If God is the god of the whole world, then the story we hear is also of unmerited love and providential care – but God’s work in Egypt is not partisan.  God works through Joseph not only to deliver the sons of Jacob, but also Egypt and the surrounding peoples (“You meant evil against me; but God meant it for good.”) God delivers both Israel and Egypt from the system of bondage, for the enslaved and the enslaving are both captive and far from God’s plan and purpose for human life.  God doesn’t punish Egypt with ten plagues; he provides them ten opportunities to turn from their slaveholding ways.  That they resist to the bitter end is part of the human tragedy, and a telling warning for the rest of us.  But God’s determination is greater than ours.  God will liberate his broken and captive world.  “While we were yet sinners, Christ died for us.

If God is the god of the whole world, then the law given to Israel at Sinai is not just about Israel – but about a servant people embodying God’s justice and mercy in the world.  Then the emphasis in the law is not purity, but care for the poor and the stranger.  Then the law is not a means to placate God or merit grace; it is a set of concrete examples revealing the character of God and the life to which all humanity is called.  Then purity is a means to preserve Israel as a witness to the God of justice and compassion, and food laws and customs are not binding on GentilesThen Jesus is not giving us new commandments, but revealing the depth of meaning in the old ones.  Then Paul’s declaration that love is a fulfilling of the law doesn’t abrogate the law but hears it truly.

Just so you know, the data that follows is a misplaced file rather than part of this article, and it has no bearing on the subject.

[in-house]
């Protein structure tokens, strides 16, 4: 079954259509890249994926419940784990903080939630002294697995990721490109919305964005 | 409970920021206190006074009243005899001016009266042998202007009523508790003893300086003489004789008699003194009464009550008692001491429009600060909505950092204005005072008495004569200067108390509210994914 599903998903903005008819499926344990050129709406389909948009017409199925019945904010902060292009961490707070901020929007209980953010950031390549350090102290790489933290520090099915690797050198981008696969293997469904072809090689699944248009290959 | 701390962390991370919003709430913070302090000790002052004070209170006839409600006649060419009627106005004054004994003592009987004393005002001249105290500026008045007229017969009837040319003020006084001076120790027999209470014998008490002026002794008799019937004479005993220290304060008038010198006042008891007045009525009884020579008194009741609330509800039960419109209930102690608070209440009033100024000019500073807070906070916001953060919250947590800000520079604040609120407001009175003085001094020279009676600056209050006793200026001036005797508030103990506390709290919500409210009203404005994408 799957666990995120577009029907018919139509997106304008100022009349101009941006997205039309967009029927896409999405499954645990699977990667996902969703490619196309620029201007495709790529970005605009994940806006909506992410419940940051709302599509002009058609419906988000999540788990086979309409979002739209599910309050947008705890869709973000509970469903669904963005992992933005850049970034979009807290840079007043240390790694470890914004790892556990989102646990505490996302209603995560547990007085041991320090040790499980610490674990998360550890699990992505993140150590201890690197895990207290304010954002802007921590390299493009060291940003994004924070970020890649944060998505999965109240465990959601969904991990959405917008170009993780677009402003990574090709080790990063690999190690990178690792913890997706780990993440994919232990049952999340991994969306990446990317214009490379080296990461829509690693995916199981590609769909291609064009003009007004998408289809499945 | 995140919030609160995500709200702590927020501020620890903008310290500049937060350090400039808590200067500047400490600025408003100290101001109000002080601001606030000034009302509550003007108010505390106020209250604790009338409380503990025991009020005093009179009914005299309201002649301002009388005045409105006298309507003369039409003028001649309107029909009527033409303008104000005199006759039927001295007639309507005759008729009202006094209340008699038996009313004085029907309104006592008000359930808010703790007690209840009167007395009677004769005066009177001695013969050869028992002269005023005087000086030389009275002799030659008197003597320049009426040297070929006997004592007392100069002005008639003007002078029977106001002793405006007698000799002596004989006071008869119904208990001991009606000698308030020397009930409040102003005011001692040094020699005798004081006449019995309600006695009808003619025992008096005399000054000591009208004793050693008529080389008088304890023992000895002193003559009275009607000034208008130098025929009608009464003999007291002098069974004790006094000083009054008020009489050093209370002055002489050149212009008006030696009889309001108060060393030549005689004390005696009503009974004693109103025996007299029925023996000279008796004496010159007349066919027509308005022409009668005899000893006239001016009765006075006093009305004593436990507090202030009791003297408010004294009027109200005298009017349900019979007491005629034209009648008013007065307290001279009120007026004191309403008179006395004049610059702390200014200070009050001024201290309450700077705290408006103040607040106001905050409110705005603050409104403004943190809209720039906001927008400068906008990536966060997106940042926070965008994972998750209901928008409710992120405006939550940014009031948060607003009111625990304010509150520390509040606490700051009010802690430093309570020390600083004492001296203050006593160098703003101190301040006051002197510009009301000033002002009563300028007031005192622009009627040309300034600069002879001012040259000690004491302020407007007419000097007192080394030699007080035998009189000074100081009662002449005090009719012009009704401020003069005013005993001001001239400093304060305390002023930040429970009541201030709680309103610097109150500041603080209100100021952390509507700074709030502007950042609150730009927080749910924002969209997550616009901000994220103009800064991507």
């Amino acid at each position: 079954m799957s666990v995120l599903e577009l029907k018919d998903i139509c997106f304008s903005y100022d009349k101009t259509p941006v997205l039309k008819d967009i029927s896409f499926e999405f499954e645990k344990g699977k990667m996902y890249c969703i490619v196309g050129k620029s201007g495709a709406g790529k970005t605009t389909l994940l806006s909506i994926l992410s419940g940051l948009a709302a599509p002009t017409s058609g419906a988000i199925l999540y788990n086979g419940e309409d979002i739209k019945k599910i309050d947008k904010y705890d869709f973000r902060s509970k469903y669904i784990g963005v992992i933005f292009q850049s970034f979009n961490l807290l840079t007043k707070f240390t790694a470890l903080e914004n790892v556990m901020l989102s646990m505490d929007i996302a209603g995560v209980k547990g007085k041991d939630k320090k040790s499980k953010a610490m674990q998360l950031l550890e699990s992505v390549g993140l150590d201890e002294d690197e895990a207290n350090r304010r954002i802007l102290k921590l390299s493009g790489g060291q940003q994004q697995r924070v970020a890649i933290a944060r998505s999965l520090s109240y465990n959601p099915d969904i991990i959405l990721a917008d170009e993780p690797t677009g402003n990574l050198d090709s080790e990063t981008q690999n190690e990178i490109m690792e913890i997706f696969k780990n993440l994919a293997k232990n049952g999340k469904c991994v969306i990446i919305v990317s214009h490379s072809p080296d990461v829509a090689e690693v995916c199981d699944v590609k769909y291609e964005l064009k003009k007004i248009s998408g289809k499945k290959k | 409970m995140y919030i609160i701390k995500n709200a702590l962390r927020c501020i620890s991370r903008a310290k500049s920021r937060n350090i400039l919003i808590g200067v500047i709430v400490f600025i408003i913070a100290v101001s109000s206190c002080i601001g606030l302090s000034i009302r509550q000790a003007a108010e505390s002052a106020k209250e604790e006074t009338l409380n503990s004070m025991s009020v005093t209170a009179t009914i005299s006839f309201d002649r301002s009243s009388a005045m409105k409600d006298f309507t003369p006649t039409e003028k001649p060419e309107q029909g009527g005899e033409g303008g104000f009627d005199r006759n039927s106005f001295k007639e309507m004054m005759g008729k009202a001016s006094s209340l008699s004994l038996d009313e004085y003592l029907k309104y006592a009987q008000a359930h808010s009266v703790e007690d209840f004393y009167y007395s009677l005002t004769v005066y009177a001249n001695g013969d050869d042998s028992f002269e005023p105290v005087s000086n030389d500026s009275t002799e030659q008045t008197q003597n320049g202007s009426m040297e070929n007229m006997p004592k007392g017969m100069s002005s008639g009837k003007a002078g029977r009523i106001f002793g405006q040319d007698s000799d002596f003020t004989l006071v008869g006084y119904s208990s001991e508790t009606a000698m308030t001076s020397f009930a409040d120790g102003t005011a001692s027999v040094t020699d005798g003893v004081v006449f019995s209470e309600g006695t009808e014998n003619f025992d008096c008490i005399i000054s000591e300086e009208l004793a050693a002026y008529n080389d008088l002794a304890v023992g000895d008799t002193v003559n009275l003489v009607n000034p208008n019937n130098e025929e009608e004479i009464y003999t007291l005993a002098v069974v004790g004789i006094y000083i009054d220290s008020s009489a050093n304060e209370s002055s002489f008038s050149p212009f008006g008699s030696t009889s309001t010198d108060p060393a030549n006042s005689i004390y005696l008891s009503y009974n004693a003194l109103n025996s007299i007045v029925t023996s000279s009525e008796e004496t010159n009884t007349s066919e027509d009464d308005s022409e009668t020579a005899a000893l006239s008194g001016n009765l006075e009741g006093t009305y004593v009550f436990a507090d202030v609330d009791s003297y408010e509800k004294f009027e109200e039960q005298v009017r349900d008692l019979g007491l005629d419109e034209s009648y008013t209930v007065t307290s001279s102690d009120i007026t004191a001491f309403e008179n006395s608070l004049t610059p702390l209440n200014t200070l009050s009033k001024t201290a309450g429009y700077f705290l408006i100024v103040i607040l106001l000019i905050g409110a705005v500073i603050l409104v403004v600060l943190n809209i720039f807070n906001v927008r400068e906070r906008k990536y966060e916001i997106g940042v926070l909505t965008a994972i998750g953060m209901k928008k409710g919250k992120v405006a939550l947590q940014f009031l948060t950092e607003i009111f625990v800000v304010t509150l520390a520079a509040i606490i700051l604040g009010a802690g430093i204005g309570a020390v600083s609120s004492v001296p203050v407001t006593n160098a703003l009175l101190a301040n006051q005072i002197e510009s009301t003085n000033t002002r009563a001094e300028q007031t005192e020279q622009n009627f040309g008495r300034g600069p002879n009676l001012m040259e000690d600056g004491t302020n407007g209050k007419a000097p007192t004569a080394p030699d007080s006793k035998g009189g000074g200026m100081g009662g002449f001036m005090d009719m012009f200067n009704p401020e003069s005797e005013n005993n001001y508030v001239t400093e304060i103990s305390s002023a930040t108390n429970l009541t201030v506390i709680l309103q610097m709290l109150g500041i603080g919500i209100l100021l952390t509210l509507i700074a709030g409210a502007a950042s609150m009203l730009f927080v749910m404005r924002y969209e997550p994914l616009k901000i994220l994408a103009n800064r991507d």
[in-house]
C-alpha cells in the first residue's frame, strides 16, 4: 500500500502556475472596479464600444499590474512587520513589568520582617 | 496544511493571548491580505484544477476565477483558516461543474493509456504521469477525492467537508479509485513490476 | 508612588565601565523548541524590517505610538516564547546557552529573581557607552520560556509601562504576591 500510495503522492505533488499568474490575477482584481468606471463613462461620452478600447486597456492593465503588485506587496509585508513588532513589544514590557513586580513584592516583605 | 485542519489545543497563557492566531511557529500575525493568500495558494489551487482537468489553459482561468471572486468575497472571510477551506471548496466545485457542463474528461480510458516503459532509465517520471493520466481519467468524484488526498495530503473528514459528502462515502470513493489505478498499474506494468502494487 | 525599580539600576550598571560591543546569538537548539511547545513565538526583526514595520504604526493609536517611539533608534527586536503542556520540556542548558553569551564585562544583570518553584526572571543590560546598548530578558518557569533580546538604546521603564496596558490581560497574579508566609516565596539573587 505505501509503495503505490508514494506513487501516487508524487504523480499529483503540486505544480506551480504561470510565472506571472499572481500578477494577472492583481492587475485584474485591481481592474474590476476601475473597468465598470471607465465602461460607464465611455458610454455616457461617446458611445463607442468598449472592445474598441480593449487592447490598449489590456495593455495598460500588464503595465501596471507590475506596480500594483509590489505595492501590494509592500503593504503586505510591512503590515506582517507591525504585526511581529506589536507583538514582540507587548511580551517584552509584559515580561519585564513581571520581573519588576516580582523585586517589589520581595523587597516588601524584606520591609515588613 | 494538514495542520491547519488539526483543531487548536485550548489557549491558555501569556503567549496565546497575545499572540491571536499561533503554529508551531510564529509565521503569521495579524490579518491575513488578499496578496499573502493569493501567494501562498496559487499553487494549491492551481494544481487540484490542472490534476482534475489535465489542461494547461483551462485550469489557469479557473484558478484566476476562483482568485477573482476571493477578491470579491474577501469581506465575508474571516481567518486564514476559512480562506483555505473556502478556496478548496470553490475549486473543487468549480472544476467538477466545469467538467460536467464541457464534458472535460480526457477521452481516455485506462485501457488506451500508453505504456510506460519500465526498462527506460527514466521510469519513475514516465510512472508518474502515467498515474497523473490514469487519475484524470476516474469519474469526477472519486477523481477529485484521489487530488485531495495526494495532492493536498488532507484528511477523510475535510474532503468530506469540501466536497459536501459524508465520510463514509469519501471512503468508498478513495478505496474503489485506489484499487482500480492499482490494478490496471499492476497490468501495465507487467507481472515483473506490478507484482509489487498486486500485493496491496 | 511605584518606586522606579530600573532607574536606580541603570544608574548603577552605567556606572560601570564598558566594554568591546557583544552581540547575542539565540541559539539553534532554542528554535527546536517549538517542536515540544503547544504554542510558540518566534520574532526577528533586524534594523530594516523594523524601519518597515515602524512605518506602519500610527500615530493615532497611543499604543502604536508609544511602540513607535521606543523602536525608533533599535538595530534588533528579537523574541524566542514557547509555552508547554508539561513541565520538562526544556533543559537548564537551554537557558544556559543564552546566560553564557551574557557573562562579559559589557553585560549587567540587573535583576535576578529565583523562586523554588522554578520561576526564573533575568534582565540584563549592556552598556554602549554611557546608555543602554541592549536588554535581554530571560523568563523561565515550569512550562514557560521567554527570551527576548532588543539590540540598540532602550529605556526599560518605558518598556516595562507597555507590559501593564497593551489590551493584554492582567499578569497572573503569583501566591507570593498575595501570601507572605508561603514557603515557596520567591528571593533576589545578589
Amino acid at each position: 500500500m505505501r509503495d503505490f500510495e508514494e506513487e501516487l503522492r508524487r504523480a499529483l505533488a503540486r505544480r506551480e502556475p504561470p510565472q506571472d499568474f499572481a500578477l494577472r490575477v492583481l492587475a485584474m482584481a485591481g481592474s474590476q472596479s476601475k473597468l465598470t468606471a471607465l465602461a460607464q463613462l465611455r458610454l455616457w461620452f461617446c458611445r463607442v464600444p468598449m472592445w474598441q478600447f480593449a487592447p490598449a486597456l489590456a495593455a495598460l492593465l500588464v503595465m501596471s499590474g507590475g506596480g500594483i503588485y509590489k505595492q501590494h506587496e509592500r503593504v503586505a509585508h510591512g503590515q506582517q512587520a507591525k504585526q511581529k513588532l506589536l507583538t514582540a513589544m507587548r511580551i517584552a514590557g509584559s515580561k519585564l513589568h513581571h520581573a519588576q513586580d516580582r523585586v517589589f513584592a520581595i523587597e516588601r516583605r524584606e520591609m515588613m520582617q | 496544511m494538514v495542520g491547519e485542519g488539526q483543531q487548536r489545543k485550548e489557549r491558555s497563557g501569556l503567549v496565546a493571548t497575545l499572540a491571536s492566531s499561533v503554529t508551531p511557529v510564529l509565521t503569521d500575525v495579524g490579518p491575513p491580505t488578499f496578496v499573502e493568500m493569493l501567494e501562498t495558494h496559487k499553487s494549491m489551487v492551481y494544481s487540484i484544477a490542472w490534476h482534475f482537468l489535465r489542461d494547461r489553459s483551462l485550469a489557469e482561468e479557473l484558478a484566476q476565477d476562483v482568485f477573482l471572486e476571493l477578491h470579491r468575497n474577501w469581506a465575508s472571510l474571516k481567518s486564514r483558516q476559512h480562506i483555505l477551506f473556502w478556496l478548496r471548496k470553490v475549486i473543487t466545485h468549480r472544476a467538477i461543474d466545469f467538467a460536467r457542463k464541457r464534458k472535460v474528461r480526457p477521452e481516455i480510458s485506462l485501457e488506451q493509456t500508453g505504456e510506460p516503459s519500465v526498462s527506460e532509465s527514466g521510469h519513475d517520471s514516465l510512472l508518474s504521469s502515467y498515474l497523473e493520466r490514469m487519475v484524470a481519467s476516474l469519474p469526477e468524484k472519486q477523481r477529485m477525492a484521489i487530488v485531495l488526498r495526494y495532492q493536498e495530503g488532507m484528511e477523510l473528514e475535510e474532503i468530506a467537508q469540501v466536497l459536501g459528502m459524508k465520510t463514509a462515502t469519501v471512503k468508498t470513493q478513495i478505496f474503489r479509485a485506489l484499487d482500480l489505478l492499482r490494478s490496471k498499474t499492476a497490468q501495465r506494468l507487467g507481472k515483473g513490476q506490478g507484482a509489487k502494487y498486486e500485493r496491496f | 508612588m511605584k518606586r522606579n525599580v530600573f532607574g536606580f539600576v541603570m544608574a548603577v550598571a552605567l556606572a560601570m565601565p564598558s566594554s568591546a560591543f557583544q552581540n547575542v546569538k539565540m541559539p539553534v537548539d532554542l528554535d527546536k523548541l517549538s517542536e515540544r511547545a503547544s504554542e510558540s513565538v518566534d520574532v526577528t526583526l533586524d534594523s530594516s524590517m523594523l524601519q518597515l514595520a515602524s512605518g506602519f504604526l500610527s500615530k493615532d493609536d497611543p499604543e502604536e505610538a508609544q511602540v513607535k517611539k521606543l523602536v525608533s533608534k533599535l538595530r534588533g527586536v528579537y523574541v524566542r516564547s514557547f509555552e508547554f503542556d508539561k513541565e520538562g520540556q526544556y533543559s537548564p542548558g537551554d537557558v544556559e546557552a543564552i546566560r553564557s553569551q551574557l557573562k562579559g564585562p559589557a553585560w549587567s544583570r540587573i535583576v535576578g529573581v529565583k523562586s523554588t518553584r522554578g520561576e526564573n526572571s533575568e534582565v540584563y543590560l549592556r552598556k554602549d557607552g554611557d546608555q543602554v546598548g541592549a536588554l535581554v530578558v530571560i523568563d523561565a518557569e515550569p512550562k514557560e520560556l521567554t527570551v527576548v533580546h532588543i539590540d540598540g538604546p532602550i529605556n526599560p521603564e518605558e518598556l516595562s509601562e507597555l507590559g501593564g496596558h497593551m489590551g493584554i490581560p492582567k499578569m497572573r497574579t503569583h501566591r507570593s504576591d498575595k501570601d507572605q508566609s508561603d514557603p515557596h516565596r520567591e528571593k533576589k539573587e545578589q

If God is the God of the whole world, then loving your neighbor doesn’t make you worthy of heaven – it follows as fruit from the vine because you have been made a citizen of heavenWe are not saved by works – but works follow as truly as the mustard “tree” from the seed, the raised loaf from a little yeast, and the harvest from the sowing.

If God is God of the whole world, then the work of God is to come and reign in every heart and we are witnesses of these things: healing the sick, welcoming the outcast, forgiving sins and declaring good news to the poor.  If God is the god of Abraham, then the work of God is to create and prosper a holy people and our mission is to get others to join the community of the blessed.

Everything hinges on what we hear in these words: “In you all the families of the earth shall be blessed.”  Are we agents of blessing or simply partakers/inheritors of it?

PS 

If you are not sure which is the right answer – consider that when Abraham lied about Sarah to protect himself, he endangered Abimelech’s life.  When Abraham was faithful, he sought to save even Sodom and Gomorrah.  The argument is there in Genesis that Abraham and his descendants were to be instruments of blessing not its paradigm.

On this question churches will rise or fall.  Those who see themselves as agents of blessing to the community around them will bear much fruit.  Those who see themselves as the passengers in the lifeboat from a sinking world may pull in a few stragglers, but they are salt that has lost its ability to help the fire of God burn brightly.

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By Dungodung (Own work) [Public domain], via Wikimedia Commons